Around 2050, or maybe even 2030, is when a technological Singularity, as it’s been termed, is expected to erupt. That, at any rate, is the considered opinion of a number of informed if unusually adventurous scientists. Professor Vinge called this project event “the technological Singularity,” something of a mouthful. I call it “the Spike”, an upward jab on the chart of change, a time of upheaval unprecedented in human history.”
I actually started this book at the Summary, which is called “Paths and Time-lines to the Spike”.
Here’s what some of the experts are predicting:
|Molecular Assembler (Minting)||2045||2025||2015||2010||2000|
Broderick presents the following scenarios:
A1 – No Spike, because the sky is falling.
A2 – No Spike, steady as she goes.
a) Nothing much ever changes ever again.
b) Things change slowly (haven’t they always?)
c) Increasing computer power will lead to near-human AI, then stall (similar to a speed-of-light limitation)
A4 – Thing to to hell, and if we don’t die, we’ll wish we had.
B1 – Increasing computer power will lead to human-scale AI, and then swifly self-bootstrap to incomprehensible superintelligence
B2 – Increasing computer power will lead to direct augmentation of human intelligence and other abilities
B3 – Increasing computer power and advances in neuroscience will lead to rapid uploading of human minds.
B4 – Increasing connectivity of the Internet will allow individuals or small groups to amplify the effectiveness of their conjoined intelligence, leading swiftly ot an emergent AI.
B5 – Research and development of microelectromechanical systems (MEMS) and fullerene-based devicec will lead to industrial nanoassembly, and thence to “anything boxes”.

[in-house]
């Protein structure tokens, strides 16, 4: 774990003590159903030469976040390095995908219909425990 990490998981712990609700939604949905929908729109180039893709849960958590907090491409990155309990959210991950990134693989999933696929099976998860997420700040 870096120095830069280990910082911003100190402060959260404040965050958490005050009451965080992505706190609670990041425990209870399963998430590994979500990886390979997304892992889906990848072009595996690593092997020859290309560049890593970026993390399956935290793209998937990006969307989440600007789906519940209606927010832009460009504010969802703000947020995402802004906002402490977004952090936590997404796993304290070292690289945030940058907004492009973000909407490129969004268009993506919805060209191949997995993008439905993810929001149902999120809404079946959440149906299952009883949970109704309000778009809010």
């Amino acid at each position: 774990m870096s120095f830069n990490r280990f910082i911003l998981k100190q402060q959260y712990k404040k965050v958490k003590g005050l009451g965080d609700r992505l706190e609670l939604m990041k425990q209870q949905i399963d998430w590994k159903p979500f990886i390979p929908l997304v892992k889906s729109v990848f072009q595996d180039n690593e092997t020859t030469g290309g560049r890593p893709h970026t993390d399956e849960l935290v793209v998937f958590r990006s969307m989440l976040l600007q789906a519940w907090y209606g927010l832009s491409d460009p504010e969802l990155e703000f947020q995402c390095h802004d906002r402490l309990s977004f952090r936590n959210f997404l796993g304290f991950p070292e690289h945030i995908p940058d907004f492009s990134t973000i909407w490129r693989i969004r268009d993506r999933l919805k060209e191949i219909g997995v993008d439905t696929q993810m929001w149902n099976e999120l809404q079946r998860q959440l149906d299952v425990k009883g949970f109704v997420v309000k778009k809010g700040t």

B6 – Research and development in genomics will lead to new “wet” biotechnology, lifespan extension, and ultimately to transhuman enhancements.
C – The Singularity happens when we go out and make it happen.
Buy the book to get the details.
Broderick focuses a lot on “minting”, or the process of “nanofacture” from the letters MNT – Molecular NanoTechnology. Eric Drexler is the forefront runner in the world of nanotechnology. Since 1978, he was referring to “minting” as the “Santa Claus Machines”, since they could build practially anything that don’t violate the laws of physics. “Minting in short is based on chunking: the process of making truly stupefying numbers of small identical components, readily described in a CAD computer program, and joining them together in ascending ranks of complicated modules.”
The author suggests that nano-manufacturers will follow a similar path as computers. It will being in large factories, and over the years shrink exponentially, until it perhaps is found on the average Joe’s desktop, and will be a common a burning a CD today. When you combine “minting” with strong AI, you get the “Genie – an entity with at-least-human intelligence and sensorimotor ability that works for free.”
If this all strikes you as unreal, consider Zyvex, a development engineering and directed research startup company founded in 1997 in the Telecom Corridor of Richardson, Texas (
Another idea is “Utility Fog”, a permeable fog of floating of floating nanites drifting across the face of the planet… The Utility Fog operates in two modes: First the “native” mode where the robots act much like cells… Second, the “Fog” mode, has the robots acting more like the pixels on a TV screen…. Each foglet is the equal of a 1990s supercomputer, and there are 16 million Foglets to a cubic inch (but only occupy about 10% of the actual volume of the air).
Both Kurzweil’s book, “The Singularity”, and Brodericks “The Spike” discuss the ethics and spirituality of the singularity. What about augmenting your brain with a computer chip? What if the chip is smarter than you? What happens to your brain when your body dies? Can it be “uploaded?” When do “you” cease to be “you?”
John Good, in his 1965 book “Speculations Concerning the First Ultraintelligent Machine” said:
“Let an ultraintelligent machine be defined as a machine that can far surpass all the intellectual activities of any man however clever. Since the design of machines is one of these intellectual activities, an ultraintelligent machine could design even better machines; there would then unquestionably be an ‘intelligence explosion,’ and the intelligence of man would be left far behind. Thus the first ultraintelligent machine is the last invention that man need ever make.”
For more information, see Wikipedia’s Entry on the Singularity